PORTLAND — The Oregon Health Authority has ordered Portland to reduce lead levels in drinking water on the heels of new testing that found too much lead at some taps.
In a Nov. 4 letter to the Portland Water Bureau, Oregon public health director Lillian Shirley said the city must submit a plan for lead reduction by Dec. 2, and identify immediate steps it will take to fix the problem.
To permanently solve the issue, Portland must upgrade its water treatment facilities and infrastructure, Shirley said. She gave the city six years to get it done.
City officials contacted by The Oregonian/OregonLive on Wednesday declined to say what steps they might suggest Dec. 2.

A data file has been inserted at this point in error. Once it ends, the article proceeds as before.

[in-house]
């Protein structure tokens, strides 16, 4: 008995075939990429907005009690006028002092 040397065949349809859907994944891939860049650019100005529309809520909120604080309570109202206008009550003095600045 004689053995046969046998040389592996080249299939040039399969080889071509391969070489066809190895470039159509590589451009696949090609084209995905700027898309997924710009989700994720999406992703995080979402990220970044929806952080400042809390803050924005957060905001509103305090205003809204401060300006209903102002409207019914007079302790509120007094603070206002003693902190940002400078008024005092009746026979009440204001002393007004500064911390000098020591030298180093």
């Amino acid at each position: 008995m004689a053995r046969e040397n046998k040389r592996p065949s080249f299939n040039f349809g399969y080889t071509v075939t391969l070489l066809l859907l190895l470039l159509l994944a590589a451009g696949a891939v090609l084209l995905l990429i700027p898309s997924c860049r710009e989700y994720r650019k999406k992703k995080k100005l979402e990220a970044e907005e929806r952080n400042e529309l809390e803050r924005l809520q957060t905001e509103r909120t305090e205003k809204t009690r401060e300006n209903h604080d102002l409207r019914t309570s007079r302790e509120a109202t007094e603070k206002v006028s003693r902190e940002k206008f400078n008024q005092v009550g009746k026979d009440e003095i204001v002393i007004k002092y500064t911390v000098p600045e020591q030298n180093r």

Past studies have shown that Portland could increase pH levels and alkalinity, which would likely reduce the pipe corrosion that causes lead release, particularly in homes with lead-soldered plumbing or brass faucets.
Portland’s lead levels are higher than others nationally because regulators in the 1990s allowed the city to sidestep rules meant to minimize lead and pipe corrosion.